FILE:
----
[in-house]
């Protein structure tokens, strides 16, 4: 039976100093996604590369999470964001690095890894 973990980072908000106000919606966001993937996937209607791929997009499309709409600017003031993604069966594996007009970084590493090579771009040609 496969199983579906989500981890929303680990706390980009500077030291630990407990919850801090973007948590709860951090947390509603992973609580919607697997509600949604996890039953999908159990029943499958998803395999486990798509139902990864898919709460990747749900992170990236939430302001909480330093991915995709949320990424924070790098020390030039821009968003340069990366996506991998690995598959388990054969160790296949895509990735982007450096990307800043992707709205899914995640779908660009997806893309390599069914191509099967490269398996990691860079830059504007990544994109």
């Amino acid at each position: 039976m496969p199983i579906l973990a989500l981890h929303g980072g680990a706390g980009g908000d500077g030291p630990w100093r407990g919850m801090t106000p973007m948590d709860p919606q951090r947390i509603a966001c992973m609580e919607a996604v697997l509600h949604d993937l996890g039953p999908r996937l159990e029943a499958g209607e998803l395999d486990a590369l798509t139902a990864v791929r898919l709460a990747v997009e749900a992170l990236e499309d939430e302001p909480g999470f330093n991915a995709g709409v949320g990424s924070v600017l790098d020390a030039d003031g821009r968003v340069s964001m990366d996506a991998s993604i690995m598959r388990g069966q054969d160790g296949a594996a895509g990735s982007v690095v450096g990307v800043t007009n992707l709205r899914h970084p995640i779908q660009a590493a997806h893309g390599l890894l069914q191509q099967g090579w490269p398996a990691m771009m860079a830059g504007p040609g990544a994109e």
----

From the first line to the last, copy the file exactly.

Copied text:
[in-house]
């Protein structure tokens, strides 16, 4: 039976100093996604590369999470964001690095890894 973990980072908000106000919606966001993937996937209607791929997009499309709409600017003031993604069966594996007009970084590493090579771009040609 496969199983579906989500981890929303680990706390980009500077030291630990407990919850801090973007948590709860951090947390509603992973609580919607697997509600949604996890039953999908159990029943499958998803395999486990798509139902990864898919709460990747749900992170990236939430302001909480330093991915995709949320990424924070790098020390030039821009968003340069990366996506991998690995598959388990054969160790296949895509990735982007450096990307800043992707709205899914995640779908660009997806893309390599069914191509099967490269398996990691860079830059504007990544994109």
């Amino acid at each position: 039976m496969p199983i579906l973990a989500l981890h929303g980072g680990a706390g980009g908000d500077g030291p630990w100093r407990g919850m801090t106000p973007m948590d709860p919606q951090r947390i509603a966001c992973m609580e919607a996604v697997l509600h949604d993937l996890g039953p999908r996937l159990e029943a499958g209607e998803l395999d486990a590369l798509t139902a990864v791929r898919l709460a990747v997009e749900a992170l990236e499309d939430e302001p909480g999470f330093n991915a995709g709409v949320g990424s924070v600017l790098d020390a030039d003031g821009r968003v340069s964001m990366d996506a991998s993604i690995m598959r388990g069966q054969d160790g296949a594996a895509g990735s982007v690095v450096g990307v800043t007009n992707l709205r899914h970084p995640i779908q660009a590493a997806h893309g390599l890894l069914q191509q099967g090579w490269p398996a990691m771009m860079a830059g504007p040609g990544a994109e």